It is a simple rule, and it works (well, there are some downsides as we discuss below). Its performance is not too shabby either, as we discussed before when we reviewed "An Evaluation of Distributed Concurrency Control (VLDB'17)."

TSO avoids deadlock because transactions don't wait on each other. The older transaction that is trying to access an object with a higher timestamp (that is one accessed by a newer transaction) gets rejected and is aborted. This means that starvation is possible for some long transactions, even after some retries with higher timestamps.  

Another drawback is that if one transaction/transaction-manager has a clock that is far ahead of others, it will keep using timestamps so high that this will essentially mean unavailability for other transactions. This is tricky to manage. Implementing TSO is simple but keeping it operational/available to the face of clock/timestamp shenanigans is not very easy. Do you instruct the storage nodes to reject requests that are too far ahead of their local clock? What if the storage node clock is off? Even with logical clocks similar problems are possible.

These two drawbacks are inherent to all timestamp based concurrency control protocols, not just basic TSO, and there is no easy fix.

Here I should mention that the version of basic TSO explained in Pavlo's database class (see 2018 and 2019 videos) is different than the version Bernstein paper presents. Pavlo's database class uses a centralized version of basic TSO, even though the version explained in the Bernstein paper is distributed. The basic TSO explained in the class used in-place updates, although Bernstein's paper talked about private workspace updates for writes and validation at the end like OCC. Finally, although the basic TSO version described in Pavlo's class is not crash-recoverable, Bernstein's paper talked about the use of 2 phase commit for crash-recovery (although it is not without problems).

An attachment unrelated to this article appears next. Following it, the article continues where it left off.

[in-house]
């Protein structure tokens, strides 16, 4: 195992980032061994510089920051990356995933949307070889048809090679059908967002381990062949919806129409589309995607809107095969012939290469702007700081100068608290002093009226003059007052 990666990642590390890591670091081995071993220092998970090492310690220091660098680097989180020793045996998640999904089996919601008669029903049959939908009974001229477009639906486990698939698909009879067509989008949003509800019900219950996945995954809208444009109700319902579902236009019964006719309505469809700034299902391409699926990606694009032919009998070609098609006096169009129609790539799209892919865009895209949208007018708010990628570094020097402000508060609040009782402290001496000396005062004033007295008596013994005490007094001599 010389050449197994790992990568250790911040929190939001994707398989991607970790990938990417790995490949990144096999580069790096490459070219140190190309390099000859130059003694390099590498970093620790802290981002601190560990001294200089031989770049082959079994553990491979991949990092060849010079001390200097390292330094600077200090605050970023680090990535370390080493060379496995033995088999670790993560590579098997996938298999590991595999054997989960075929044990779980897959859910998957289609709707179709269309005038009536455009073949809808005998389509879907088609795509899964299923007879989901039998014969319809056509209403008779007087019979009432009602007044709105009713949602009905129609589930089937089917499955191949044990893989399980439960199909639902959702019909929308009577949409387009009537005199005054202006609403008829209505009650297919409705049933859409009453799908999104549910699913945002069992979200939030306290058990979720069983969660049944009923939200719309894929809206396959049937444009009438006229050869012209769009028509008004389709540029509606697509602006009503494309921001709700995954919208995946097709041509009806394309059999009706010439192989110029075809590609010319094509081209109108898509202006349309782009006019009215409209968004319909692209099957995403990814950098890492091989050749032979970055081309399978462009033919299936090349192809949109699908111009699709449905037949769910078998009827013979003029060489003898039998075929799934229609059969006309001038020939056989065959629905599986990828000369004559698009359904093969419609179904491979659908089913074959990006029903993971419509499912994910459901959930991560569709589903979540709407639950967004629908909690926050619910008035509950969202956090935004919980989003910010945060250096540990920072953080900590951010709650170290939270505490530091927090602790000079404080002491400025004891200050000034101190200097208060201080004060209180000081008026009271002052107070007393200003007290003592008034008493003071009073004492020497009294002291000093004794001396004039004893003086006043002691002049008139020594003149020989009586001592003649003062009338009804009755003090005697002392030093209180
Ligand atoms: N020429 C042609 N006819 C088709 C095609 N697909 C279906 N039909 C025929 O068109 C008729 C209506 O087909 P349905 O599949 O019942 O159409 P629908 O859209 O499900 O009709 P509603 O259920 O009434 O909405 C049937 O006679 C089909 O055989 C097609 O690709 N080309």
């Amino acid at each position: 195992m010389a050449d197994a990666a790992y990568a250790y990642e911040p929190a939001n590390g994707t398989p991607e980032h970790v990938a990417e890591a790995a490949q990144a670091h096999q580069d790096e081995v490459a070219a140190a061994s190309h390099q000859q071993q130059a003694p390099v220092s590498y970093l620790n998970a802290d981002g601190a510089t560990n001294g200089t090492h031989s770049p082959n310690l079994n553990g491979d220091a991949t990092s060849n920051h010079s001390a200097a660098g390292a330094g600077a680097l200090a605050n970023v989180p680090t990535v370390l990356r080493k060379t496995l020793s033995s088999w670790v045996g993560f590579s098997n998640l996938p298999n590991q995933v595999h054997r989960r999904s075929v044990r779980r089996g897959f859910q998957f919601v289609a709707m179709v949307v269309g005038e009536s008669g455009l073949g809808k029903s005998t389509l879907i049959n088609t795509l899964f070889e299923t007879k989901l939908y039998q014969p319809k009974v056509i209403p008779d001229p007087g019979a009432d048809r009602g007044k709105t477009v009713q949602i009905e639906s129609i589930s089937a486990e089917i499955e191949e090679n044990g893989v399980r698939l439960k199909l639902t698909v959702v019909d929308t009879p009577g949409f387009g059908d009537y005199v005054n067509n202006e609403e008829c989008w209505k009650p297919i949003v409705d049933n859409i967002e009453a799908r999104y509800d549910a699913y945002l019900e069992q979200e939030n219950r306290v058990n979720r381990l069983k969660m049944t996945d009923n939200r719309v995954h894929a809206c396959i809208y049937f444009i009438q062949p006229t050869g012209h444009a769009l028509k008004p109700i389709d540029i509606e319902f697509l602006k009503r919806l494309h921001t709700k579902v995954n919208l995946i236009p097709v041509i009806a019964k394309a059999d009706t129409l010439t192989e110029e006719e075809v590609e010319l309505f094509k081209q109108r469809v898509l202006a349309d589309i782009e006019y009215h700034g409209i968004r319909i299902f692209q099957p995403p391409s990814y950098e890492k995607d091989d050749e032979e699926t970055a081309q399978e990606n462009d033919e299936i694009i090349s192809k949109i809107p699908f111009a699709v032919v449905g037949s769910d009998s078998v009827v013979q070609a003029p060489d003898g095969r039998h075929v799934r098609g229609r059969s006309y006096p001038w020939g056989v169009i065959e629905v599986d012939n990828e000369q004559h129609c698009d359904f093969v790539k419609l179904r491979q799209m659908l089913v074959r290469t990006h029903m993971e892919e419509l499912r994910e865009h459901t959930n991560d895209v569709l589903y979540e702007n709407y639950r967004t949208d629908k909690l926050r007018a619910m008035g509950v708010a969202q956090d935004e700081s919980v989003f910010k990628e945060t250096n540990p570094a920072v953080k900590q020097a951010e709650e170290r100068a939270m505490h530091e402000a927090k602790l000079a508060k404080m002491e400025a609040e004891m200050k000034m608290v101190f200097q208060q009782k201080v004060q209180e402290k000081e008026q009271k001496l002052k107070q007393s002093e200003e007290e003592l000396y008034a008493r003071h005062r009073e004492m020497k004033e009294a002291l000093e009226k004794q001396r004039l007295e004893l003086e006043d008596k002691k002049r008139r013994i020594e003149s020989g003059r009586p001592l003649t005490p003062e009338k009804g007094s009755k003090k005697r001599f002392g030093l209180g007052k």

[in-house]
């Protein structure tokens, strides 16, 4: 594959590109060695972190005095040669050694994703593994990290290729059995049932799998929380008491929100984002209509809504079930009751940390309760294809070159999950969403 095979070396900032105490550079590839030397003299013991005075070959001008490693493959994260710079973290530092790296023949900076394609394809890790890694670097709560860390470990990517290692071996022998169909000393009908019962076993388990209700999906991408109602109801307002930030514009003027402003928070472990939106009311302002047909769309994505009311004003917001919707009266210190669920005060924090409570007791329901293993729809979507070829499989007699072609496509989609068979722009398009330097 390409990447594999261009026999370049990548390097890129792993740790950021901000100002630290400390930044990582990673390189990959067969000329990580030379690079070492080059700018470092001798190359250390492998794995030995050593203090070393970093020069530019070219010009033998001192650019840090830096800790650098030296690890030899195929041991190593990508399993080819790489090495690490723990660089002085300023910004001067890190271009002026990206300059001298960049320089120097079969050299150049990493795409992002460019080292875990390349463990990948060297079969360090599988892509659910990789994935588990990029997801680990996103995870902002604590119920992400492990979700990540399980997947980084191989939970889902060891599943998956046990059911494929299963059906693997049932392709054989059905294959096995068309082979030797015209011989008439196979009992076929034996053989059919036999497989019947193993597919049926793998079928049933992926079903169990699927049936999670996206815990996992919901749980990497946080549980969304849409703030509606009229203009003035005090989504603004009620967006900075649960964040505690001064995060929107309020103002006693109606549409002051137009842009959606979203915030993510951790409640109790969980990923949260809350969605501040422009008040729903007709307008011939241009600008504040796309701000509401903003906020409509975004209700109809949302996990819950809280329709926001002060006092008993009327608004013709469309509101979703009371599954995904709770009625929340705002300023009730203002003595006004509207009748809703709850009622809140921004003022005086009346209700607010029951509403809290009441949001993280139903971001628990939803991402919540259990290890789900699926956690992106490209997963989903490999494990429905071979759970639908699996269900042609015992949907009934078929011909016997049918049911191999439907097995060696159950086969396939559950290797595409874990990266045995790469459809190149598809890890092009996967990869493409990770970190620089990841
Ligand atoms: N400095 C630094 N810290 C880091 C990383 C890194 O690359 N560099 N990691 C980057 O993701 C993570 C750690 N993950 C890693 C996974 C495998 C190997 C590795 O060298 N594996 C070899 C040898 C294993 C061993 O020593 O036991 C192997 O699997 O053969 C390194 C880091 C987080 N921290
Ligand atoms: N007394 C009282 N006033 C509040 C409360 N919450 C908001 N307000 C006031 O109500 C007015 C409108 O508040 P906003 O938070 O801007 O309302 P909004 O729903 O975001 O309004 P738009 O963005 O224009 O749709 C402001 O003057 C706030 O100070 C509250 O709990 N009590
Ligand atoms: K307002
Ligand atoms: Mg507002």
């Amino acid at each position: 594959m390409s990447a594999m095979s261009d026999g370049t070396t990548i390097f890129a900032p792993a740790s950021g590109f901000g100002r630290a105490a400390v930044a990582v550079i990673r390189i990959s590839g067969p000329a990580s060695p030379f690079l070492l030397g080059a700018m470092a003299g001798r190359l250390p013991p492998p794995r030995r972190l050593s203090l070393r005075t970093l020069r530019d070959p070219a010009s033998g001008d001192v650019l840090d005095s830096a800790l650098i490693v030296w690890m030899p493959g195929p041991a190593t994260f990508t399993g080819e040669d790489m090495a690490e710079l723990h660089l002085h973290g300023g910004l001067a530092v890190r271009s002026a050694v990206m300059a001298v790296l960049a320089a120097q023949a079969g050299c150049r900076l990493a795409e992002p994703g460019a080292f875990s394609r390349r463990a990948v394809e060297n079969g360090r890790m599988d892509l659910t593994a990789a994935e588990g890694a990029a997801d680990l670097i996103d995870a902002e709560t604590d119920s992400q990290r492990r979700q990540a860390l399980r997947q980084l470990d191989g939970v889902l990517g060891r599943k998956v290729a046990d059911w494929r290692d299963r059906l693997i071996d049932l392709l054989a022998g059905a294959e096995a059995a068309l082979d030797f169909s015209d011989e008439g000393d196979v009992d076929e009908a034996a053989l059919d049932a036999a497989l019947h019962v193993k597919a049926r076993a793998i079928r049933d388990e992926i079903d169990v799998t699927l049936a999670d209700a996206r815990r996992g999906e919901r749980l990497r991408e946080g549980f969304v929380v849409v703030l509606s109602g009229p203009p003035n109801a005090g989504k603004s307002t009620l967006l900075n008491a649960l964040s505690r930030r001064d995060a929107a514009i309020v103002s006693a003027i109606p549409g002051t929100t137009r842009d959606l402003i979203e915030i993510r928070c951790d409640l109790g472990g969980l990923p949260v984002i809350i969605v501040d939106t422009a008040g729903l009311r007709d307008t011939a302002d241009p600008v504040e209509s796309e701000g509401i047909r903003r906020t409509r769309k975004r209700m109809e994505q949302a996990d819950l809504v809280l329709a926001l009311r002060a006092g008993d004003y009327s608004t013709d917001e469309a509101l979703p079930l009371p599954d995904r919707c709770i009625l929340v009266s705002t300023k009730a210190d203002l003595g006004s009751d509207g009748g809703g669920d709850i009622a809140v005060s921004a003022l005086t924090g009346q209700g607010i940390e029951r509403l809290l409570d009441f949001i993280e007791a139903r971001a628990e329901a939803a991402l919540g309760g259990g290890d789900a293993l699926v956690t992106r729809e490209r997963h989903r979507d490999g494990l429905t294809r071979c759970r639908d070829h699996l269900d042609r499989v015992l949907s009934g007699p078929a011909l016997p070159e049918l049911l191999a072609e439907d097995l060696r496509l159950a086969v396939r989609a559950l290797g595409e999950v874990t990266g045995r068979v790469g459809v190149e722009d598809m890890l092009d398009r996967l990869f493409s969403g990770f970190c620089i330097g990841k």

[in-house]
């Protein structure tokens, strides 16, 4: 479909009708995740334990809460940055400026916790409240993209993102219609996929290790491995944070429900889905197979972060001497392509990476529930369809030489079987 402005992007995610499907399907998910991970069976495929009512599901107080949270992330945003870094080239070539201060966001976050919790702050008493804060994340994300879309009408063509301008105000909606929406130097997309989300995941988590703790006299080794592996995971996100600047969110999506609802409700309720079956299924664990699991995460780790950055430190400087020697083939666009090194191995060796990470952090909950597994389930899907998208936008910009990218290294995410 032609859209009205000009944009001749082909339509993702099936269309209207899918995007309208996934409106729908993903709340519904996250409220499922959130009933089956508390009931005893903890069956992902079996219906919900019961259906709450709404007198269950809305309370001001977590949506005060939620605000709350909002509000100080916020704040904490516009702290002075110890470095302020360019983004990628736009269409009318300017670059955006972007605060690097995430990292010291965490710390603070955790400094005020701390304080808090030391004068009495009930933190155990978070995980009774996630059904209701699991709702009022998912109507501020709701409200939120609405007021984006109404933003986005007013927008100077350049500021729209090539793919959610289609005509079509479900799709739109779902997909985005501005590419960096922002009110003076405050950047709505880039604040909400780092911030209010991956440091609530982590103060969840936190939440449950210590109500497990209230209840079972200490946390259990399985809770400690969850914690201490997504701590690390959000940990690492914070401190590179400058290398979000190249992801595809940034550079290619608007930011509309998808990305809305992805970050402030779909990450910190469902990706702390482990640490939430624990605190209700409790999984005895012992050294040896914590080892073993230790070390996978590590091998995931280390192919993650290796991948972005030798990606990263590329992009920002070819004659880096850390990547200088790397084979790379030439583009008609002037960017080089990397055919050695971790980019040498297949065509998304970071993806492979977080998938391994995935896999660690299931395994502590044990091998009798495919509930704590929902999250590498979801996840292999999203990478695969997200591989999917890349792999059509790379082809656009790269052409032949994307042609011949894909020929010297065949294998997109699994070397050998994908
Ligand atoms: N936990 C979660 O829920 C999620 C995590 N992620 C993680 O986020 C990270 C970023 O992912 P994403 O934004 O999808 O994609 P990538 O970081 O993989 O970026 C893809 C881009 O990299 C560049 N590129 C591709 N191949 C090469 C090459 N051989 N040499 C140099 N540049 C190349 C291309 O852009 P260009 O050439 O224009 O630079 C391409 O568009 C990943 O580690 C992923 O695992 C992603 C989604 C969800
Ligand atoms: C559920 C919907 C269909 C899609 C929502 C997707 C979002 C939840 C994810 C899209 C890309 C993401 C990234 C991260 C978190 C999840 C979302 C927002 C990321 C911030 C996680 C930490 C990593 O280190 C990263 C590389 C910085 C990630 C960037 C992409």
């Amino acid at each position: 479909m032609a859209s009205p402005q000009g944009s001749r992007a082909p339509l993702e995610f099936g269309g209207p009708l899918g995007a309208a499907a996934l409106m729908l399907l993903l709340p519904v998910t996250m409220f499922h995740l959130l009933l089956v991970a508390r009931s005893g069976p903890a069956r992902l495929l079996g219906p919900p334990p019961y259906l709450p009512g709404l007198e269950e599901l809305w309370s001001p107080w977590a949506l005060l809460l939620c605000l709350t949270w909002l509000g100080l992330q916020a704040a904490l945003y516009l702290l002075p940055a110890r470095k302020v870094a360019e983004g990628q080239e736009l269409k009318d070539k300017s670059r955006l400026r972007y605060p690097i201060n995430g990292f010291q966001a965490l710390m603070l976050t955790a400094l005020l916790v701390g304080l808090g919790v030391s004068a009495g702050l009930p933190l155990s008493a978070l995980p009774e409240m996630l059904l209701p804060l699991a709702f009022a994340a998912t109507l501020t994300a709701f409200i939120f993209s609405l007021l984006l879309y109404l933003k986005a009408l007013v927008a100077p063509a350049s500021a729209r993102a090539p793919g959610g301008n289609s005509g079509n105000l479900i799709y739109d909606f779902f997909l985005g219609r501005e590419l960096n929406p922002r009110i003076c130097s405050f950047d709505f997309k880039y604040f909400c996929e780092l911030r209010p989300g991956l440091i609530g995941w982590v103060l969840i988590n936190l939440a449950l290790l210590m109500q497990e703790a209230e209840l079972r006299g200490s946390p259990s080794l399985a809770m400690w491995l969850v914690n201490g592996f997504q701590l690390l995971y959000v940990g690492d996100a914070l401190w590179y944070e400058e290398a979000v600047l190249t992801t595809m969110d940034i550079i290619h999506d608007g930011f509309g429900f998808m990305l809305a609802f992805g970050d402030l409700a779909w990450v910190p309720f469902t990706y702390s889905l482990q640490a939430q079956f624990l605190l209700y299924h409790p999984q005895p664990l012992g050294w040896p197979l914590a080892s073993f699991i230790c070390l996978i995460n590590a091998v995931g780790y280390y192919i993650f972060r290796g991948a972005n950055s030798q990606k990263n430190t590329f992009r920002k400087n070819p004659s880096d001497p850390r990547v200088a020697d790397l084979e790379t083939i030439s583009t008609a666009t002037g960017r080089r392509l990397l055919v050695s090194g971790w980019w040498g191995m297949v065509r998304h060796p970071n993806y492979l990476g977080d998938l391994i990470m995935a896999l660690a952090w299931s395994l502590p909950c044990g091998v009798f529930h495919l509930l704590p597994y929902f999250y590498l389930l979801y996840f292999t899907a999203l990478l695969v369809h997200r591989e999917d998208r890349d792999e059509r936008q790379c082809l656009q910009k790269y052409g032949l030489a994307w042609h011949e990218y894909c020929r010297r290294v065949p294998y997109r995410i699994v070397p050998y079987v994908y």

In Bernstein's basic TSO, write operations create/update the value of x in ti's private workspace to the new value. and when ti issues its END operation, two-phase commit begins. For each x updated by ti, and for each stored copy xi of x, the TM issues a pre-commit(xi) to the DM that stores xi. The DM responds by copying the value of x from ti's private workspace to its durable workspace. After all precommits are processed, the TM issues dm-writes for them. DMs respond to this by copying the value of xi from their durable workspaces to the stored database. And the transaction is concluded. If a TM fails after issuing its first dm-write, the paper says the DMs conclude the commit process. For this, each DM that receives a precommit must be able to determine which other DMs are involved in the commit. On failure, the DMs that did not receive commit consult the other DMs and finish the commit. Yes, this is very hand wavy, and incorrect in the presence of failures and asynchrony. Viewstamped replication and Paxos was not available then.

The Optimistic Concurrency Control (OCC) protocol (Kung Robinson 1981) came a year after Bernstein's paper, and said that it pays to be lazy. It presented a slight twist on basic TSO. In contrast to the basic TSO protocol where a transaction gets its timestamp at the start, in OCC a transaction gets its timestamp assigned at the validation phase. Moreover, in OCC, all the read validation is also done as batch at the end, rather than as they happen in basic TSO. (Write validation happens at the end in both.)